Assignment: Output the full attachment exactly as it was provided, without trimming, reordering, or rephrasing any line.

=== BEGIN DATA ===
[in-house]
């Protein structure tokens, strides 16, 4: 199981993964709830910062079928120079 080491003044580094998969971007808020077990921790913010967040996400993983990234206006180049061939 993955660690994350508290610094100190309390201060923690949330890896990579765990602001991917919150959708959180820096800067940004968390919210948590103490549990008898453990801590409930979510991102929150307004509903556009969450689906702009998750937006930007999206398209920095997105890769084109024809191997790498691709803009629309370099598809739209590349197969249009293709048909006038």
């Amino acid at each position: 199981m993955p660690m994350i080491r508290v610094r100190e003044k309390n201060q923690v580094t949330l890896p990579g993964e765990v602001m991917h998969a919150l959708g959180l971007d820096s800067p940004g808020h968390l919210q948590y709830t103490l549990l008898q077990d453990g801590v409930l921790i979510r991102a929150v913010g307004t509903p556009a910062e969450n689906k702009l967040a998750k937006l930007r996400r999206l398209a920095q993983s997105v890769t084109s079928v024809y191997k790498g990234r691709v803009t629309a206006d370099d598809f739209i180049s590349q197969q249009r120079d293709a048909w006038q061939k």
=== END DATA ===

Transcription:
[in-house]
């Protein structure tokens, strides 16, 4: 199981993964709830910062079928120079 080491003044580094998969971007808020077990921790913010967040996400993983990234206006180049061939 993955660690994350508290610094100190309390201060923690949330890896990579765990602001991917919150959708959180820096800067940004968390919210948590103490549990008898453990801590409930979510991102929150307004509903556009969450689906702009998750937006930007999206398209920095997105890769084109024809191997790498691709803009629309370099598809739209590349197969249009293709048909006038």
């Amino acid at each position: 199981m993955p660690m994350i080491r508290v610094r100190e003044k309390n201060q923690v580094t949330l890896p990579g993964e765990v602001m991917h998969a919150l959708g959180l971007d820096s800067p940004g808020h968390l919210q948590y709830t103490l549990l008898q077990d453990g801590v409930l921790i979510r991102a929150v913010g307004t509903p556009a910062e969450n689906k702009l967040a998750k937006l930007r996400r999206l398209a920095q993983s997105v890769t084109s079928v024809y191997k790498g990234r691709v803009t629309a206006d370099d598809f739209i180049s590349q197969q249009r120079d293709a048909w006038q061939k």